Sunday, February 28, 2010

Canticle for Leibowitz

by Walter M. Miller, Jr.

For some odd reason I just love post apocalyptic books. This is a classic that was originally published in 1960 and won the Hugo Award in 1961. The first part takes place after the world has engaged in nuclear war. After the war called the Flame Deluge, the survivors undertook a Simplification in which they destroyed anyone of learning, any written materials and even anyone who could read because they believed that learning had brought this disaster upon them. Leibowitz attempted to save some of the pre-Flame Deluge knowledge by starting an order to hide, memorize and copy books. That is all I really knew about the book when I read it. I cannot however talk about my reaction to this book without spoilers so if you don't want any spoilers stop reading here.


The first part of the novel is set in the 26th century in which the United States is broken up into various Kingdoms. One of the monks at the Leibowitz monastery doing a fast out in the dessert comes upon an old fallout shelter and finds documents that may have belonged to Leibowitz. The second part of the book takes place in 3174 where the city-states are engaging in political intrigue to enhance their power. The age of reason is returning and the monastery and its riches of preserved knowledge attracts the attention of secular scholars who are fascinated by one of the monks invention of a treadmill powered electrical generator that powers an arc lamp based upon his studies of some of the documents in the memorabilia. The last part of the story is set in 3781 and the world has nuclear power and spaceships again. The Asian Coalition and the Atlantic Confederacy appear to be on the brink of nuclear war as the monastery tries to activate their plan to once again preserve mankind's knowledge.

There are many things that I loved about this book - the cyclical nature of history, the allure yet danger of knowledge. But then at the end it turned into this bizarre rant about the church's position against euthanasia or suicide (no mater the circumstances) versus the state's attitude toward euthanasia. To me it just didn't fit with the rest of the book. At the very end we have the Abbot trying to convince a women to not euthanize her child that clearly has more than a fatal dose of radiation poisoning. He tries to reason with her, pleads with her and eventually resorts to commanding her to not spare her child unspeakable suffering before her unquestionable death because the Church does not permit it. I have no issue with the author taking a position that I don't agree with but it ruined the book for me because I thought it was totally out of character from the rest of the book.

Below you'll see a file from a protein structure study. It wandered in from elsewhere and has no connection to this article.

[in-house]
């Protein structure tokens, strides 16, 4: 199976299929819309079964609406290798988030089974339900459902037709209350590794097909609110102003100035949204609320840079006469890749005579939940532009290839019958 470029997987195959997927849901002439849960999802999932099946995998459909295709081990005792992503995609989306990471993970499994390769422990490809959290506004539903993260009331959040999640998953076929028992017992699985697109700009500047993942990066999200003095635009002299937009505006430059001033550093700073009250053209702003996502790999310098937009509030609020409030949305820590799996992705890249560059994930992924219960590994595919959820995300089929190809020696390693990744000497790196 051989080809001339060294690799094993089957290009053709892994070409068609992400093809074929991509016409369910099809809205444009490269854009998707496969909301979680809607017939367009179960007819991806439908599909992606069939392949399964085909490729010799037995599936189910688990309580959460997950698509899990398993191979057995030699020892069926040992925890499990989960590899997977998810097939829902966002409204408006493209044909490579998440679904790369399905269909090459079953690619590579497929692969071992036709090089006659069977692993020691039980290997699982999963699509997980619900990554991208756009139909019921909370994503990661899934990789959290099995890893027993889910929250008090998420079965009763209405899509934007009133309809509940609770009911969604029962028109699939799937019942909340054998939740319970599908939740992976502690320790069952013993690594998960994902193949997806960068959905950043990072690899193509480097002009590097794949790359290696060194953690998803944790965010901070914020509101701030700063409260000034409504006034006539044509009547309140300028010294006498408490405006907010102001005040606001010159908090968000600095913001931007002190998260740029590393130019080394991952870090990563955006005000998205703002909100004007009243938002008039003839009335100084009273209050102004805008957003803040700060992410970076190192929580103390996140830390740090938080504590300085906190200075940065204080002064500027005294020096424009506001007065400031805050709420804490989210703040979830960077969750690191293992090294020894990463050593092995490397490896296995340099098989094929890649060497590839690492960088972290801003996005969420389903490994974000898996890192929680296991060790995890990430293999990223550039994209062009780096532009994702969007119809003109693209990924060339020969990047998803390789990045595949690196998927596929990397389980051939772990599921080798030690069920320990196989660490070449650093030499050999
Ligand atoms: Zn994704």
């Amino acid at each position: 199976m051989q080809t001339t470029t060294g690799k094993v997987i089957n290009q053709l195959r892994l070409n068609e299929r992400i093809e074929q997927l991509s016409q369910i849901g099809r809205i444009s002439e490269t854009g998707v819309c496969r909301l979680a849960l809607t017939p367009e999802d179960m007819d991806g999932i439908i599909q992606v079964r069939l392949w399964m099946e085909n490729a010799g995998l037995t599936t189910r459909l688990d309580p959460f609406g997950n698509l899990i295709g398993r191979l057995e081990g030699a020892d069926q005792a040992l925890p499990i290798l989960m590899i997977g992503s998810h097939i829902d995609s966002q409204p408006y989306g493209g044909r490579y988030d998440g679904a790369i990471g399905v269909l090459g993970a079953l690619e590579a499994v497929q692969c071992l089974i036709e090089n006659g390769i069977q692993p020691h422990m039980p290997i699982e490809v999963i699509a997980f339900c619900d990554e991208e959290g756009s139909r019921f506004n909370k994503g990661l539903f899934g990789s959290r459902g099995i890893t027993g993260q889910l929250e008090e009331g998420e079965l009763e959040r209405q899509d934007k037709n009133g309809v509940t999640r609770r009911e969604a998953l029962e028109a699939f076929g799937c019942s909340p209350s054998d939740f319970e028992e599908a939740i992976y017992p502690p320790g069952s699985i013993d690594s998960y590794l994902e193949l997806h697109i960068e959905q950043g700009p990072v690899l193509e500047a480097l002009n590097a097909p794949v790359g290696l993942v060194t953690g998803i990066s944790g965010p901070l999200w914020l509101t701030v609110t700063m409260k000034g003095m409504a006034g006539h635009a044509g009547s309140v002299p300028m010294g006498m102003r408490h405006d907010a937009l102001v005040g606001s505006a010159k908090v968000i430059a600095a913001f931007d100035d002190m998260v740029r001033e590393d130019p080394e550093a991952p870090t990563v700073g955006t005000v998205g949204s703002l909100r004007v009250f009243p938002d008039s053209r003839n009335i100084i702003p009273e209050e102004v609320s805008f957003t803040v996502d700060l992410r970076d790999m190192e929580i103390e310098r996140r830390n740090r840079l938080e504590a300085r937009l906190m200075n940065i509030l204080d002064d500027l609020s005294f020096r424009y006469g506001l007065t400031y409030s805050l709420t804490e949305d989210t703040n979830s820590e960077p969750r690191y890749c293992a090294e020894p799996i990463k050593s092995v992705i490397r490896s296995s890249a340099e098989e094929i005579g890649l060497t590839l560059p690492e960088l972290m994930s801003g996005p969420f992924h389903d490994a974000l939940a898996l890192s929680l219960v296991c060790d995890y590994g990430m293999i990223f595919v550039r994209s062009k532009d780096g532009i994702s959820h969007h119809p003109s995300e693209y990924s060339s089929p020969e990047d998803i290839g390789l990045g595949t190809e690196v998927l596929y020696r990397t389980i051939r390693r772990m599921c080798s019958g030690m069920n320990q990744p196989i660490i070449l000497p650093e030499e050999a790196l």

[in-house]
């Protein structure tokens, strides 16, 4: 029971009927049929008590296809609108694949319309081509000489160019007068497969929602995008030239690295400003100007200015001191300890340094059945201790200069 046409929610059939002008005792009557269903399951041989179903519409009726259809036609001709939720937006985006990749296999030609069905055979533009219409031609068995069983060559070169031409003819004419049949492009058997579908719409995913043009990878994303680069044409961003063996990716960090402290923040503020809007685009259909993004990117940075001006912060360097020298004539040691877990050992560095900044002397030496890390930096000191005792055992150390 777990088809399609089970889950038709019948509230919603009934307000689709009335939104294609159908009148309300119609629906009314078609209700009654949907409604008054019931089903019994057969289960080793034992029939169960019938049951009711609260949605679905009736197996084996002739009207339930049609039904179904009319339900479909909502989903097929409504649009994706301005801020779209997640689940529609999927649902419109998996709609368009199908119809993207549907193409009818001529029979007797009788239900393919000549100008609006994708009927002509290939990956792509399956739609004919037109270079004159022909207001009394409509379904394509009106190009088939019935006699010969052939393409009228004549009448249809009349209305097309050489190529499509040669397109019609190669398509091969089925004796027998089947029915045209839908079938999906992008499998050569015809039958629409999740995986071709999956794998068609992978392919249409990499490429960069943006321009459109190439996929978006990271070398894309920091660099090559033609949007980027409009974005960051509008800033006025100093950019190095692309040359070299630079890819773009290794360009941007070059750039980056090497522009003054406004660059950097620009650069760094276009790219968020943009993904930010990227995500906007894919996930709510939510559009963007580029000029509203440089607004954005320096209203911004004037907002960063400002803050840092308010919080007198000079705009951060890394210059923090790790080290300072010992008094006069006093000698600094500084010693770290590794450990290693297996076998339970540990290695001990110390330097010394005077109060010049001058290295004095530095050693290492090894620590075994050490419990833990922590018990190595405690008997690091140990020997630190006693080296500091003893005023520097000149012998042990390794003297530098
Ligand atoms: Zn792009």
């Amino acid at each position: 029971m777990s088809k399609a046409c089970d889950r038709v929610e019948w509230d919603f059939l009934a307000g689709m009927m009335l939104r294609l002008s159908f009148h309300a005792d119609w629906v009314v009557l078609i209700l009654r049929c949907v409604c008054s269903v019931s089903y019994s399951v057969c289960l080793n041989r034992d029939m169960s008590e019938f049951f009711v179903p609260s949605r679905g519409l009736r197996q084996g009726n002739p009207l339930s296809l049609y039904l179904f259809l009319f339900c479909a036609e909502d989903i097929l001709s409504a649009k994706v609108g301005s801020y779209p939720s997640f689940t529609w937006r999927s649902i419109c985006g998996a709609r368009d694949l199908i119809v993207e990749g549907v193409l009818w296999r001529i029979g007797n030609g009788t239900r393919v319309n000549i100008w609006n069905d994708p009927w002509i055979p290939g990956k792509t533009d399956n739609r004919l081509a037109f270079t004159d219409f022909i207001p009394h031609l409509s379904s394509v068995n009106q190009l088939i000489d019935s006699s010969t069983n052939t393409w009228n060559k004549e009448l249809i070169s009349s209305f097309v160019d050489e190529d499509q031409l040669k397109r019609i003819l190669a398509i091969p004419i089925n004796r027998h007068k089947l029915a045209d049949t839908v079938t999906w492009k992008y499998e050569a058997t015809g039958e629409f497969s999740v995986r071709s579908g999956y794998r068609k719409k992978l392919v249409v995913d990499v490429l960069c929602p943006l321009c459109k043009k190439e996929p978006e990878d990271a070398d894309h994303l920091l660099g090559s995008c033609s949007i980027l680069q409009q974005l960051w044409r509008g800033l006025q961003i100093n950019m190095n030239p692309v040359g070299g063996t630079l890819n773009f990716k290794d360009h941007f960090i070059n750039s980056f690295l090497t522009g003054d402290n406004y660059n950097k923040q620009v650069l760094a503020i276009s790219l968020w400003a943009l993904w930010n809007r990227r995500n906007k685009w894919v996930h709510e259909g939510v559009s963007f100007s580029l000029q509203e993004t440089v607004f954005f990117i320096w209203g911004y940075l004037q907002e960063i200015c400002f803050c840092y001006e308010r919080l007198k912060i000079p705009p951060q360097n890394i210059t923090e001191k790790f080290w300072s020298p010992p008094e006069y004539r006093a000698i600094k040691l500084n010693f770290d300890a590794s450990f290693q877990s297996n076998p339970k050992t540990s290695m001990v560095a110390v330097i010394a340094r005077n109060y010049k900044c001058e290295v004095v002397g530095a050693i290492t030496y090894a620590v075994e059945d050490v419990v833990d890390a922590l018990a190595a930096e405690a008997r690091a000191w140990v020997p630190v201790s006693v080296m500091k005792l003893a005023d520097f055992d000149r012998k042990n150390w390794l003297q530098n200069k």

This book wasn't about euthanasia or obedience to the church. It was about the idea that knowledge, though dangerous, was valuable and the hope that mankind could learn from its mistakes. I could have understood if in the end the Order lost hope and rejected its centuries mission to preserve knowledge in light of mankind's second destruction of the world but that is not what happened. The Order continued to cling to hope and went ahead with its plan to preserve knowledge in the colonies in space. This book is a classic and I am glad that I read it but the ending just didn't work for me.

I read this for SciFi Experience, Mind Voyages and Speculative Fiction Challenge.


Bekah said...

I am torn, I skipped the spoilers, but I really am intrigued. Since it's a Hugo award winner I ought to at least give the book a go. Thanks for sharing

Carl V. said...

So....I pretty much skipped most of this because I have two copies of the book and thus plan on reading it at some point, LOL! I've heard really good things from many about it and I generally like this sort of novel.

Moo said...

Bekah and Carl - I would love to hear what you think of it once you read it. By all rights I should have loved the book but I really had issues with the end.

Robin of My Two Blessings said...

It's next on my list and the spoiler didn't spoil it for me. Makes the book sound all the more interesting and looking forward to reading it.

Moo said...

Robin - I would love to hear what you thought of it.